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Steve Whitaker
Literary Editor
8:59 AM 3rd October 2018

I Don’t Know What I’m Supposed To Be Doing: Emma Decent At Settle Stories

Emma Decent
Emma Decent
The thirty per cent of the year we now spend preparing for Christmas is a perfect illustration of the way we, as a nation, sometimes prioritise fantasy over reality. Perhaps reality is too hard to engage with; complacency is a more convenient response to painful truth.

That we tend to shelve intractable social issues until they bite us in the posterior is a natural, if unhelpful, human defence mechanism. Often, complacency is symptomatic either of an ignorance of personal experience, or of an inability to comprehend the magnitude of the problem.

Climate change is one such pressing problem. As is an ageing population, and the spectre of dementia which accompanies increased longevity. The apparent inability of successive governments to address the exponential burgeoning of, generally elderly, people suffering from the various conditions which are generically known as dementia, is alarming. Overwhelmed by the sheer weight of numbers, and the catastrophically expensive provision of care packages, the inclination is to transfer the burden of care to families, if that is practicable, and it frequently isn’t.

Which is why Emma Decent’s touring performance of her new play about her relationship with her mother, who suffered from dementia, could not be more topical or relevant. The single-handed piece dramatises Decent’s relationship with her declining mother by as simple and direct a means as possible. Playing both roles, she catalogues a condition which gradually occludes the eroding mind like a snowdrift.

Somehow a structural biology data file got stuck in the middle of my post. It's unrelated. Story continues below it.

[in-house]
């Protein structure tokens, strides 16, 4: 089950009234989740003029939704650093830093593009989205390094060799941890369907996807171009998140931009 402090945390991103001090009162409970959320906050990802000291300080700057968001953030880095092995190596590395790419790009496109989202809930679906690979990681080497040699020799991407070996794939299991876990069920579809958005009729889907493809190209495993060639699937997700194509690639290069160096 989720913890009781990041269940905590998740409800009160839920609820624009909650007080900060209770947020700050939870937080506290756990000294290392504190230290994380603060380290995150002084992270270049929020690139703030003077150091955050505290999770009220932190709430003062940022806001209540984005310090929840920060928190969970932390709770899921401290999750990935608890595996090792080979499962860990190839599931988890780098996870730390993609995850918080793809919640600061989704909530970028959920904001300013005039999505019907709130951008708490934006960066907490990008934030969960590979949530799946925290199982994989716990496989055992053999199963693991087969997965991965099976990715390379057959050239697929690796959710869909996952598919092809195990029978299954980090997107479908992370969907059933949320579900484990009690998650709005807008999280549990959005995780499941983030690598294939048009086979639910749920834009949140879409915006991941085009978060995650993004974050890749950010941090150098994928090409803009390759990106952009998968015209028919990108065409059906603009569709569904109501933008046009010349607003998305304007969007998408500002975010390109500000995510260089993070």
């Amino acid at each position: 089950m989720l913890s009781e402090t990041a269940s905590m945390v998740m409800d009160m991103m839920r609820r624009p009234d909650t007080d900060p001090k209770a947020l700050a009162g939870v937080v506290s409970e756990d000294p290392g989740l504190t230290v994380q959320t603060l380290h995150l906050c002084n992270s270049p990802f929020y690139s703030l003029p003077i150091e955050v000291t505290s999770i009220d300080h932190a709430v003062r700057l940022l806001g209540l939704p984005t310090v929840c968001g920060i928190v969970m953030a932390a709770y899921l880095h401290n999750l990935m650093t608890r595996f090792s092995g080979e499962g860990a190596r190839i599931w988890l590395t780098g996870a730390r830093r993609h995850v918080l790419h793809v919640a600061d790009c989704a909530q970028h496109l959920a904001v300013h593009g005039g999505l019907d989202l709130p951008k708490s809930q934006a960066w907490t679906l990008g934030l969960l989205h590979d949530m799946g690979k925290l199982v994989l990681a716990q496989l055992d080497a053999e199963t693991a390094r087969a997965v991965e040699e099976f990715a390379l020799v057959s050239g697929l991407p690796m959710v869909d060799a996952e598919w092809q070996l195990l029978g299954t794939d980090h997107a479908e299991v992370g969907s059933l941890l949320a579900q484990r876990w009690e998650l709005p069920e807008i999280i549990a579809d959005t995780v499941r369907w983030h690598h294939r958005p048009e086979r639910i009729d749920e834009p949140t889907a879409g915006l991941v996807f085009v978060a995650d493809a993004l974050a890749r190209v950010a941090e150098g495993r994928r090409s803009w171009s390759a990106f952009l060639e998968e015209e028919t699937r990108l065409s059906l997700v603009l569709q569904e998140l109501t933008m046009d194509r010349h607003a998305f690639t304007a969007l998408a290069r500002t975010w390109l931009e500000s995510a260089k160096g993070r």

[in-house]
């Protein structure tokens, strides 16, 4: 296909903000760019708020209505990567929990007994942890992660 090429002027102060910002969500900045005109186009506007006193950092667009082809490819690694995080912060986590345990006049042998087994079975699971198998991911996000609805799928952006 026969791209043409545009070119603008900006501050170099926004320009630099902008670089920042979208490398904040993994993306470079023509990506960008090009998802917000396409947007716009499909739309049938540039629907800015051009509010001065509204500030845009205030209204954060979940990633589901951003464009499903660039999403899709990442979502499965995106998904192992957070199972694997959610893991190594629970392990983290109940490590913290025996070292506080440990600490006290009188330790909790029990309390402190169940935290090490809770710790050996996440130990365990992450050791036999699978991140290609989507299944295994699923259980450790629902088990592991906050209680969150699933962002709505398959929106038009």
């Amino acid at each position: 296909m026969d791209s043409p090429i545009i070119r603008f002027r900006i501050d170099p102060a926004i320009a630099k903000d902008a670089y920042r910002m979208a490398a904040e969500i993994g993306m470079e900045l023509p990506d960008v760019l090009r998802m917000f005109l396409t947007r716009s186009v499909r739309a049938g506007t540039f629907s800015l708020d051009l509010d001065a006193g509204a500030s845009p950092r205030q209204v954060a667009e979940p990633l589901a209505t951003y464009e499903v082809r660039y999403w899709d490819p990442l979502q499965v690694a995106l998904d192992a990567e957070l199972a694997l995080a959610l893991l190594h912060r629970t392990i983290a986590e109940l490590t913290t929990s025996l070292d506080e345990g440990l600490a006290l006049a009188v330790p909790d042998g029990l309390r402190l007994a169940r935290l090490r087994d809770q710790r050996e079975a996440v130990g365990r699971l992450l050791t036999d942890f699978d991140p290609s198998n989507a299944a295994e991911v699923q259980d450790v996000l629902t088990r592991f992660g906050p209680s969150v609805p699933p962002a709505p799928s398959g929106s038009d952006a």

At the heart of the drama lies the crushing irony of the mother’s former occupation of librarian. The books which once conferred purpose and meaning, slowly drift out of psychological reach, leaving confusion, fractured conversation and mental fragmentation in their otherwise orderly wake.

Decent’s performance skills are astonishing: conveying her alter-ego’s disinhibition, violent outbursts, the ebbing away of insight and recognition, she yields a picture of a patience whose limits are tested daily, whose frustration is palpable, and whose thoughts inevitably turn dark under the relentless burden of filial duty.

The performance’s title, I Don’t Know What I’m Supposed to be Doing, describes a phrase that Emma’s mother frequently used in the early stages of her illness, and in a sense, the expression encapsulates the terror of no longer recognising the locators, the points which anchor us to some kind of reality.

Emma Decent’s drama is one of the means by which she comes to terms with the bitterest of experiences, and it is her hope that her audience will take something positive away from a subject whose overwhelmingly negative connotations render most of us selectively deaf.

I Don’t Know What I’m Supposed to be Doing written and performed by Emma Decent
Settle Stories, The Joinery, Settle
Friday 12th October at 7pm
For more information: http://www.settlestories.org.uk/idontknow